Abundance of lipids in differently sized aggregates depends on their chemical composition Article First Online: 06 August 2018 Abstract
Evidence for a vital role of soil mineral matrix interactions in lipid preservation is steadily increasing. However, it remains unclear whether solvent-extractable (‘free’) or hydrolyzable (‘bound’) lipids, including molecular proxies, e.g., for cutin and suberin, are similarly affected by different stabilization mechanisms in soil (i.e., aggregation or organo-mineral association). To provide insights into the effect of these stabilization mechanisms on lipid composition and preservation, we investigated free and bound lipids in particulate and mineral soil fractions, deriving from sand- and silt-/clay-sized aggregates from a forest subsoil. While free lipids accumulated in sand-sized aggregates, the more complex bound lipids accumulated in silt- and clay-sized aggregates, particularly in the respective mineral fractions < 6.3 µm (fine silt and clay). The presence of both, cutin and suberin markers indicated input of leaf- and root-derived organic matter to the subsoil. Yet, our cutin marker (9,10,ω-trihydroxyoctadecanoic acid) was not extracted from the mineral aggregate compartments < 6.3 µm, perhaps due to its chemical structure (i.e., cross-linking via several hydroxy groups, and thus higher ‘stability’, in macromolecular structures). Combined, these results suggest that the chemical composition of lipids (and likely also that of other soil organic matter compounds) governs interaction with their environment, such as accumulation in aggregates or association with mineral soil compartments, and thus indirectly influences their persistence in soil.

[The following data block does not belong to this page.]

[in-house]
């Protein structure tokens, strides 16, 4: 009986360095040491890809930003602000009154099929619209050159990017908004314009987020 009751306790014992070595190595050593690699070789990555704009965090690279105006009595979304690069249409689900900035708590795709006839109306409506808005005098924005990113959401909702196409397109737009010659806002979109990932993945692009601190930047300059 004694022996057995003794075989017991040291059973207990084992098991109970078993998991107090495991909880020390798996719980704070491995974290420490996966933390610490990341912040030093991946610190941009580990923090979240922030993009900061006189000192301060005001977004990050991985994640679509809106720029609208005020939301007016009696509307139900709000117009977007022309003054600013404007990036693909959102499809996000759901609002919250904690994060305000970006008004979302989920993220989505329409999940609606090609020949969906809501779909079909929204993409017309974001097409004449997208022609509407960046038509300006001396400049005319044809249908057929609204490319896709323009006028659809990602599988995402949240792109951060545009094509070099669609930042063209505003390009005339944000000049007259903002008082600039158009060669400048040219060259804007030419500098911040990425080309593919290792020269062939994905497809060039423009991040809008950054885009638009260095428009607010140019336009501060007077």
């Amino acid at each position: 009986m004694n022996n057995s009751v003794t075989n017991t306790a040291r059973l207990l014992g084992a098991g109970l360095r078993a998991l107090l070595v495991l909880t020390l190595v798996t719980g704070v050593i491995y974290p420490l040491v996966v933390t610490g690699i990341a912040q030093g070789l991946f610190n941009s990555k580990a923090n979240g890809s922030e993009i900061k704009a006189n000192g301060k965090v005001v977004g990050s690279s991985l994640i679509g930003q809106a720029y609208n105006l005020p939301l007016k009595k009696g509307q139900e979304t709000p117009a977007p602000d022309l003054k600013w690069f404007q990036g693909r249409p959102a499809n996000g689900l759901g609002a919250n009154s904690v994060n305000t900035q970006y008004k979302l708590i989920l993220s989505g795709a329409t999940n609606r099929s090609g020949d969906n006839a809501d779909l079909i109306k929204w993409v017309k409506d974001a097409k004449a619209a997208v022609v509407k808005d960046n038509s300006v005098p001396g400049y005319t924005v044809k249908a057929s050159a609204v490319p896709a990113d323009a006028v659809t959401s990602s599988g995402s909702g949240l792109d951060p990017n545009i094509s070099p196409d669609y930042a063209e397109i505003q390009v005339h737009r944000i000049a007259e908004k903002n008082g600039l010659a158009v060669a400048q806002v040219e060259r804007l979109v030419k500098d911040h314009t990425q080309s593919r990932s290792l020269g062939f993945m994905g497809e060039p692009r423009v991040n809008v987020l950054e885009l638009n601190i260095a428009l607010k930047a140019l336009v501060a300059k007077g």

Keywords Cutin Suberin Alnus glutinosa L. Organo-mineral association Particulate organic matter Subsoil
Responsible Editor: Asmeret Asefaw Berhe.
Electronic supplementary material
The online version of this article (
) contains supplementary material, which is available to authorized users. https://doi.org/10.1007/s10533-018-0481-7 Notes Acknowledgements
This work was realized within the Program for Research and Mobility Support of Starting Researchers of the Czech Academy of Sciences (Grant Number MSM200961705) and with support of MEYS CZ Grant Numbers: LM2015075 and EF16_013/0001782 – SoWa Ecosystems Research, and the Czech Science Foundation (Grant 18-24138S). We would like to thank Petr Kotas for support in chromatogram evaluation, Tomáš Picek for help with sample preparation, Anita van Leeuwen-Tolboom for XRD measurements, and Katja Heister and Francien Peterse for facilitating the Geolab infrastructure in Utrecht.
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